Sensitive species found on this site include the Grasshopper Sparrow and Bobolink (both New Jersey state threatened species), the American Kestrel and eastern box turtle (both New Jersey special concern species), and the Short-eared Owl (New Jersey special concern species - non-breeding). The uncommon Northern Bobwhite may also be found at this location. Bluebird nest boxes and the Barn Swallow structure offer an opportunity to view these bird species. A checklist of birds and butterflies of Ten Mile Run may be downloaded as PDF files by clicking here: BirdsButterflies For a brochure about the life history and nestbox use of Bluebirds,click here.
Standing at the southeastern most corner of the Sourland View Trail offers an exceptional view of the Sourland Mountain Ridge. Although 7.2 miles from the park, visitors can easily view the Sourland Mountain Ridge which is 568 feet at its highest point. The ridge spans roughly 20 miles across corners of Hunterdon, Mercer, and Somerset Counties. Although the underlying geology of this region makes it undesirable for farming, this same geology makes the Sourland Ridge an important source of freshwater in the region. The traprock deposits of New Jersey are of late Triassic, early Jurassic age.
Habitat Restoration at Griggstown Native Grassland Preserve
Habitat restoration activities included the removal of 5,800 feet of fence and hedgerow. Removal of this barrier was an important step in creating 102 acres of open fields. In 2005, roughly ? of the 102 acres (viewed via the Bluebird Loop) was restored with a mixed planting of native grasses such as big bluestem, Indiangrass, sideoats grama, Virginia wild rye, and eastern gama grass, and wildflowers such as purple cornflower, common sneezeweed, blue vervain, and black-eyed Susan.
Passive Recreation Activities
Franklin Township has six trails at Ten Mile Run. These trails take visitors through pasture, restored grasslands, and mature forests. Interpretive signs at select locations provide a brief background of the surrounding area. NJAS has also helped develop, organize and coordinate Eagle Scout projects. Completed projects at this site include a kiosk, trail construction and marking, the Barn Swallow structure and the placement of Bluebird nest boxes. Amap and rules and regulations of the 5.4 mile trail system may be downloaded as a PDF file by clicking here.
From 206 just south of Belle Mead take 630 East (Bellemead-Griggstown Road). Turn left on 533 North and take first right across the Delaware & Raritan Canal (Griggstown Causeway). Take 632 South (Canal Road). Entrance is roughly 811 feet down on the left-hand side -- address is 1091 Canal Road.
This is a carry-in/carry-out facility. There are no restrooms on site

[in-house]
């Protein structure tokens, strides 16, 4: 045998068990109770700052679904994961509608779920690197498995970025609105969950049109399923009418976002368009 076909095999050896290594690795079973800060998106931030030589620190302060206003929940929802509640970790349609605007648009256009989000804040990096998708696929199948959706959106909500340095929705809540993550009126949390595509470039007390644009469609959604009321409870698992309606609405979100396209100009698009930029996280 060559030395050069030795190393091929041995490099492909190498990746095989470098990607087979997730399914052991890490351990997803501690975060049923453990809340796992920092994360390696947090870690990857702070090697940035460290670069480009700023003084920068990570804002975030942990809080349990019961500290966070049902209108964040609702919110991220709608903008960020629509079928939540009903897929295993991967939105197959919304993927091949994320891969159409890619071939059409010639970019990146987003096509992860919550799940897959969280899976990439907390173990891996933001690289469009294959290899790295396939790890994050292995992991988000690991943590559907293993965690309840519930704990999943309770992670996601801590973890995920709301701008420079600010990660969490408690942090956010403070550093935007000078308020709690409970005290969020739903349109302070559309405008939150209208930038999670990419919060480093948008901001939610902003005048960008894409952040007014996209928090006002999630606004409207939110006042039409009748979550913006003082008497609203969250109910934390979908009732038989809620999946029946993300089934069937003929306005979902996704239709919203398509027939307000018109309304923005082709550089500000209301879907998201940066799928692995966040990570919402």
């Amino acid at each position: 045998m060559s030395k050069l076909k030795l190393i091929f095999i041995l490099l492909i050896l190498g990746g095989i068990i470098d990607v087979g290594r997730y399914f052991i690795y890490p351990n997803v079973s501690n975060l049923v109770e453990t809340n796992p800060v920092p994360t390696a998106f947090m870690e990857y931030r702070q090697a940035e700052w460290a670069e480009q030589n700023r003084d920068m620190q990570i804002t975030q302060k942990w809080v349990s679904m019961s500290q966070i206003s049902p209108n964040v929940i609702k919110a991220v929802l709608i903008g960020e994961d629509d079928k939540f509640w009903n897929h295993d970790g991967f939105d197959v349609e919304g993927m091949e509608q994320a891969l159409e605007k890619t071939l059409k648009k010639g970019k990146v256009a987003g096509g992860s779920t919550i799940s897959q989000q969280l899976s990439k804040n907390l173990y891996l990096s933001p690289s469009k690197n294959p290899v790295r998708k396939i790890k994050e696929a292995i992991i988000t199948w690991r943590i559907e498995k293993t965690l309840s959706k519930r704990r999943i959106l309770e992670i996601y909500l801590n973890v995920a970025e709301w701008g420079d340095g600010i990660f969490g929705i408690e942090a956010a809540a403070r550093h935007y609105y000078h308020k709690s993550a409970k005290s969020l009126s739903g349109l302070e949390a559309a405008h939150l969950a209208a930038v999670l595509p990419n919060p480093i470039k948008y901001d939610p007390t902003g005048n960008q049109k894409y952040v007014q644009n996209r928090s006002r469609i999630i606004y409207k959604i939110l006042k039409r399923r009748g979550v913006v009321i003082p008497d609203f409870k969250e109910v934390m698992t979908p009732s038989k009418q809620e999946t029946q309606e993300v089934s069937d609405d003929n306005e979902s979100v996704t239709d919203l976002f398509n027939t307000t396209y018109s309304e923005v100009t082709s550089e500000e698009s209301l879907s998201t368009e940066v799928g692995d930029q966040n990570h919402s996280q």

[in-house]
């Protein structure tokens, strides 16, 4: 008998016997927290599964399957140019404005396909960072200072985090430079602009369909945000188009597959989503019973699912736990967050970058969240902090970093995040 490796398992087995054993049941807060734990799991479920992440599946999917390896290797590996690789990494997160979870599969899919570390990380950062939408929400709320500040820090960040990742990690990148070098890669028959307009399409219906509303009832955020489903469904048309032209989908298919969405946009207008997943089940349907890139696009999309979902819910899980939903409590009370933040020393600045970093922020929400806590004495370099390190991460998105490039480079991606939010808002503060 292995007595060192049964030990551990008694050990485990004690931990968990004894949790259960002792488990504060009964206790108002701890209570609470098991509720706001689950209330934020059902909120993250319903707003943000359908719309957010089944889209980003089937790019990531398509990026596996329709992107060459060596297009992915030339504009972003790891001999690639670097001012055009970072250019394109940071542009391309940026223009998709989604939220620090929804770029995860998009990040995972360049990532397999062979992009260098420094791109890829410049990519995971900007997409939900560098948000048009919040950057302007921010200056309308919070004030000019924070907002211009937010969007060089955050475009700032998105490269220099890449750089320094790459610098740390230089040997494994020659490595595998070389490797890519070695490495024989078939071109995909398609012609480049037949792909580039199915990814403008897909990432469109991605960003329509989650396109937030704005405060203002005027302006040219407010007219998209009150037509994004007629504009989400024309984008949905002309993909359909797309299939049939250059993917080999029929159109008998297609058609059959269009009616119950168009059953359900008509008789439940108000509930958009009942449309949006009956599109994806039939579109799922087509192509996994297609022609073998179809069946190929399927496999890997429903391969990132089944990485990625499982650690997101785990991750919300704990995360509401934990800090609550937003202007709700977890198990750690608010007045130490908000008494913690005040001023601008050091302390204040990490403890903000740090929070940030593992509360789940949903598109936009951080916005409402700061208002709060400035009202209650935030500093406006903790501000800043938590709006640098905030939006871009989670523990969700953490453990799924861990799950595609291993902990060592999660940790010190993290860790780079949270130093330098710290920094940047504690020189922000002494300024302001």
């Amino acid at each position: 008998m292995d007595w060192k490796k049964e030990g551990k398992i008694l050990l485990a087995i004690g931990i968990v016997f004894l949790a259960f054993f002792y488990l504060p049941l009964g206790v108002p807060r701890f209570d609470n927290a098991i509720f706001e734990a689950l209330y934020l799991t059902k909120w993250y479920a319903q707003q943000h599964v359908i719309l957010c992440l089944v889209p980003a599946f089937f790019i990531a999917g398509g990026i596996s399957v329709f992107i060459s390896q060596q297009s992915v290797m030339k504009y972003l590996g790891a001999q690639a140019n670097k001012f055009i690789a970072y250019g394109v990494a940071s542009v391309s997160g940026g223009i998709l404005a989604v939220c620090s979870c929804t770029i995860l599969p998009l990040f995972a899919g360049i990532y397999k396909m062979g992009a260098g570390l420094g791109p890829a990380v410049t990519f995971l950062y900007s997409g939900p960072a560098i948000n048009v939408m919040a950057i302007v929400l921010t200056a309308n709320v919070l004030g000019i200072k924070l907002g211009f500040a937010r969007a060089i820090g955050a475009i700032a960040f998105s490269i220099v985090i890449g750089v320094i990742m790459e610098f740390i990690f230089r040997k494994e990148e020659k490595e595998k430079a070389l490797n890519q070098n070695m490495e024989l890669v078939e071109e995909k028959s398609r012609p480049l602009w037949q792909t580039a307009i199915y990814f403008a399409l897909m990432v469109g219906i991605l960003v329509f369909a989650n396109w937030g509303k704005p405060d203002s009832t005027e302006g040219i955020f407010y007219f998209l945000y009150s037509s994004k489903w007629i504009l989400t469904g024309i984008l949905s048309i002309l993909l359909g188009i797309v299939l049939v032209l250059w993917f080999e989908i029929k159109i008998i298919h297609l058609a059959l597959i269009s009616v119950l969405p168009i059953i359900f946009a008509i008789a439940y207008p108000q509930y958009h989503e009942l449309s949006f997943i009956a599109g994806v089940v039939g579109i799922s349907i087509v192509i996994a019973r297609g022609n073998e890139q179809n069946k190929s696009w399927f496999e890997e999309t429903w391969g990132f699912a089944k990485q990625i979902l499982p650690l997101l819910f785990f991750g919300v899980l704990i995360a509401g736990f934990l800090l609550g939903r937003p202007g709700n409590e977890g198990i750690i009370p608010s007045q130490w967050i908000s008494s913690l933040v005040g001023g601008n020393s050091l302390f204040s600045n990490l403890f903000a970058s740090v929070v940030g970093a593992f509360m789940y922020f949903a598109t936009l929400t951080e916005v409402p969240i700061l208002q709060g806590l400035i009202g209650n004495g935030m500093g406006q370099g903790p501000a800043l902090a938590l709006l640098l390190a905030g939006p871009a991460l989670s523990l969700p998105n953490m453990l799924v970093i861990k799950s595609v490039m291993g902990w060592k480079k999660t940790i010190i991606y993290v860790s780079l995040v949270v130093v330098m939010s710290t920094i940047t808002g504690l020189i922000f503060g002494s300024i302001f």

South Brunswick Township, New Jersey
One of the more heavily visited spots along the canal. Here the visitor can see lock #8, the locktender's house and station, and a mill site that are all located along Route 27. This site also provides access to two miles of towpath along Carnegie Lake.
October 16, 2009--Washington, DC: THE MILLSTONE VALLEY and the DELAWARE RIVER SCENIC BYWAYS ARE HONORED WITH NATIONAL BYWAY DESIGNATION!!!
Barbara and Jan ten Broeke officially accepting the Millstone Valley Scenic Byway national designation in Washington, DC.
Among the 43 American byways that were granted National Byway designation by the US Department of Transportation were two local gems, the Millstone Valley Scenic Byway (a.k.a. Millstone Valley Scenic-Historic Corridor) and the Delaware River Scenic Byway. Jan and Barbara ten Broeke accepted the honor on behalf of the Millstone Valley Preservation Coalition which initiated and accomplished this wonderful achievement, ensuring that Central New Jersey heritage will be protected and enjoyed by generations to come.
The Millstone Valley Scenic/Historic Corridor (Scenic Byway) encompasses large expanses of open green space and nature preserves with wonderful hiking and biking trails. The Byway also protects an area of extensive historic continuity including Native American settlements, Dutchand Huguenot farms, Revolutionary War sites (Crossroads of the American Revolution and W3R), the Delaware & Raritan Canal, and much, much more!
So get out there and enjoy our local--and National!--treasures, and just imagine that one day, families in flying cars will be doing the same!
Below are pictures of the designation event in DC!
Jan ten Broeke (proudly displaying the Designation Plaque), Cindy Bloom-Cronin (NJ DOT Scenic Byway Program), Jim Klein (one of the authors of the Millstone Valley Scenic-Historic Corridor Management Plan, a requisite for national designation), and Barbara ten Broeke.
Barbara and Jan ten Broeke representing the Millstone Valley Scenic Byway, and Cindy Bloom-Cronin and Edie Sharp representing the Delaware River Scenic Byway.
Edie Sharp officially accepting the Delaware River Scenic Byway national designation.
Cindy Bloom-Cronin and Edie Sharp proudly displaying the Delaware River Scenic Byway national designation plaque.10/october-16-2009-washington-dc-millstone.html#sthash.xSRqR8Kd.dpuf